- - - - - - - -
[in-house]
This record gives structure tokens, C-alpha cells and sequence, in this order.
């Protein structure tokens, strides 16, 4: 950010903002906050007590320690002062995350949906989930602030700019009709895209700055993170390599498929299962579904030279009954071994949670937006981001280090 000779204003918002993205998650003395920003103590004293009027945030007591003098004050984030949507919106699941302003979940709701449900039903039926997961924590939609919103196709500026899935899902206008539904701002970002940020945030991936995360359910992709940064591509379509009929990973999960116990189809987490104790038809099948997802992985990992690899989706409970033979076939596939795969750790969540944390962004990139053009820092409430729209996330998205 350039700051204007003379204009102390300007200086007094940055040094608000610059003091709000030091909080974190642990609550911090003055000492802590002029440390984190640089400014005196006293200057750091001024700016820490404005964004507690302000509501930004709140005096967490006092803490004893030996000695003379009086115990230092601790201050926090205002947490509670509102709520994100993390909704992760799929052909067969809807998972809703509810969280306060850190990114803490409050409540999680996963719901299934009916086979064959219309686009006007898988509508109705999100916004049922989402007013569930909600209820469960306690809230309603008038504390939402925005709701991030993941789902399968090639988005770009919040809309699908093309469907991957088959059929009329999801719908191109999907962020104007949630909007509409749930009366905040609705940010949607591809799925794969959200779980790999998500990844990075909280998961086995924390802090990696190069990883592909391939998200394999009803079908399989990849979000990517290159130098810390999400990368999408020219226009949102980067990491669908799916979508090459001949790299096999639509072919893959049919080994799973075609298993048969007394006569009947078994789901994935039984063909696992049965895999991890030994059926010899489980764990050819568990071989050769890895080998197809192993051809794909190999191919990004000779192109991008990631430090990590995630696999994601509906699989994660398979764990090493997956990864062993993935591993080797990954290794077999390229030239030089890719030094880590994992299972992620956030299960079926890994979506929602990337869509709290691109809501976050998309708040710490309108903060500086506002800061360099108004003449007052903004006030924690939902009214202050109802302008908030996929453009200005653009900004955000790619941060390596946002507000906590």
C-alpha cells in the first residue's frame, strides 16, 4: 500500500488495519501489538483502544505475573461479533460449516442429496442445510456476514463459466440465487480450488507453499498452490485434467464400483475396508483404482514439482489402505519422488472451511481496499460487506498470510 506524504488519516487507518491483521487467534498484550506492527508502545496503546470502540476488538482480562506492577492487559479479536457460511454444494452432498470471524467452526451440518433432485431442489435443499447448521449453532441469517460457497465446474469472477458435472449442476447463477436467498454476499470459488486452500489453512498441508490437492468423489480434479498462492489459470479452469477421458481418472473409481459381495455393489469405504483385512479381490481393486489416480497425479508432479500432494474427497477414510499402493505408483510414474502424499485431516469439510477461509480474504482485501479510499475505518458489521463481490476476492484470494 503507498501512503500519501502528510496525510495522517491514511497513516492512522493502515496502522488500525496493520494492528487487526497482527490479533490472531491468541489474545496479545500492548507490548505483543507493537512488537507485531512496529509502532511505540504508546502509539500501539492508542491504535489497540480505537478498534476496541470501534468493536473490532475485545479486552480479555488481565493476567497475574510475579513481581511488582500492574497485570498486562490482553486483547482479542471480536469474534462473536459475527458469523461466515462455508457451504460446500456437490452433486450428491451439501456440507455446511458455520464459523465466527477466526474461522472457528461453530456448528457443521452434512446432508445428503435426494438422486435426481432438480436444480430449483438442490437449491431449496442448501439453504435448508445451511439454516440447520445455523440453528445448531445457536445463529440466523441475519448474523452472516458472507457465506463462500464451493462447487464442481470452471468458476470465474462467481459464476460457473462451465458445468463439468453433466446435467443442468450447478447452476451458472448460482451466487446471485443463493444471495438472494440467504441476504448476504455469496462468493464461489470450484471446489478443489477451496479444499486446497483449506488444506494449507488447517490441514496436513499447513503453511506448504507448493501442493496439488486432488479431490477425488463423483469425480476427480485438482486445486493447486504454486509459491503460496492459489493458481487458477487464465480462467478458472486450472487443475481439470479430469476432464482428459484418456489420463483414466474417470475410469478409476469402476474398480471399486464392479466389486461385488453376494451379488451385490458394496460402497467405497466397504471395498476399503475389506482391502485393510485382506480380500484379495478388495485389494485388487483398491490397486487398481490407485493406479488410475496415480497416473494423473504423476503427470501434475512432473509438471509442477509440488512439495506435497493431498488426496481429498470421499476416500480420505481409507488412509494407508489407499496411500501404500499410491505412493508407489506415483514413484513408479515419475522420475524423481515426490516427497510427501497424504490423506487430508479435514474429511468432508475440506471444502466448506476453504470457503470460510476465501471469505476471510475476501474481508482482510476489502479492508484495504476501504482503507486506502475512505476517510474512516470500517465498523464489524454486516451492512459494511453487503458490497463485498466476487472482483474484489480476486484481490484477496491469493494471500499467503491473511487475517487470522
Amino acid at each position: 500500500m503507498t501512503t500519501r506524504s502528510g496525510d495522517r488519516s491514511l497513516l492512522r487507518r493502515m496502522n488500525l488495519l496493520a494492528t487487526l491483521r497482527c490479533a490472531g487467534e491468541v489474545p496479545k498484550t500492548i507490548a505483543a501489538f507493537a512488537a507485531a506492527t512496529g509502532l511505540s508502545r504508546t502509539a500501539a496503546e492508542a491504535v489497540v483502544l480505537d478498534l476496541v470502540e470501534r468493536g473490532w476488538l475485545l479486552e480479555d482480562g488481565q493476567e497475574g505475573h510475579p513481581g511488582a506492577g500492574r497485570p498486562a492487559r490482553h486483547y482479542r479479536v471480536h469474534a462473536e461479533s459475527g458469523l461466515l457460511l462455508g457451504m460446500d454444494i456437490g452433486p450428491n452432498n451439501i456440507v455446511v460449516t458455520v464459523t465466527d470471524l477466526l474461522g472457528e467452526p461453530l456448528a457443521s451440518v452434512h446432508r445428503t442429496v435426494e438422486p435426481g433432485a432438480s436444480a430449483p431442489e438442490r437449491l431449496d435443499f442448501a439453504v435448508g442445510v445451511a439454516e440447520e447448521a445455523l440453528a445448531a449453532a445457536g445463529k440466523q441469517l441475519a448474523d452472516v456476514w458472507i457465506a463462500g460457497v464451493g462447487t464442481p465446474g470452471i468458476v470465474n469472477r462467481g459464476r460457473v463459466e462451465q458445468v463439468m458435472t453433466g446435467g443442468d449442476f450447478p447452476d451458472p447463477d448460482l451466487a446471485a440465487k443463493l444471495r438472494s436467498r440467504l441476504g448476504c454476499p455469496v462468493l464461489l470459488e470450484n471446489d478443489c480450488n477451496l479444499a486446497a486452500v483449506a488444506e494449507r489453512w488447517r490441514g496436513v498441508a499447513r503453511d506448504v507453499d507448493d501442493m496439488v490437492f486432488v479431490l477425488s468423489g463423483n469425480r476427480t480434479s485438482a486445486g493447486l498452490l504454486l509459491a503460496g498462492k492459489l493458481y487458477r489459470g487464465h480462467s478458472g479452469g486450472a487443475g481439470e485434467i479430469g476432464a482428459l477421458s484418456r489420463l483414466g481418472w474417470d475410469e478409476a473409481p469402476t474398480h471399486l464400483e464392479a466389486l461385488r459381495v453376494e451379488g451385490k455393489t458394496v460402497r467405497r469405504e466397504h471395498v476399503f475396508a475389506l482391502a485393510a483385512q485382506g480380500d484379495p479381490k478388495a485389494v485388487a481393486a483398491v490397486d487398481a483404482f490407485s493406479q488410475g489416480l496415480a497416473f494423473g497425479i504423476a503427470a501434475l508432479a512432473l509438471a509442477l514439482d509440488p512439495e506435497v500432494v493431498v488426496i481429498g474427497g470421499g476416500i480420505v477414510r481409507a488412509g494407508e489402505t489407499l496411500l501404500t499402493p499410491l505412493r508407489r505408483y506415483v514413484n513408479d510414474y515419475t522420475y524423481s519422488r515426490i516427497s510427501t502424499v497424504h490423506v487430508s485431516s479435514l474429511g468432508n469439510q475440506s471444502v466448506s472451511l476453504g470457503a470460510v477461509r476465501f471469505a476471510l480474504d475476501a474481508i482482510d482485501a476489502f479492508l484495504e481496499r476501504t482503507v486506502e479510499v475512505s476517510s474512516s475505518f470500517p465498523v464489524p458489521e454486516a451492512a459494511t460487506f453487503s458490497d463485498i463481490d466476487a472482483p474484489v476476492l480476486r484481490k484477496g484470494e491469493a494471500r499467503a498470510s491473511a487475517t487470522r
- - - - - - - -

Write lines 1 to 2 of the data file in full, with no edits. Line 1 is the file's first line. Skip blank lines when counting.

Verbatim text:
[in-house]
This record gives structure tokens, C-alpha cells and sequence, in this order.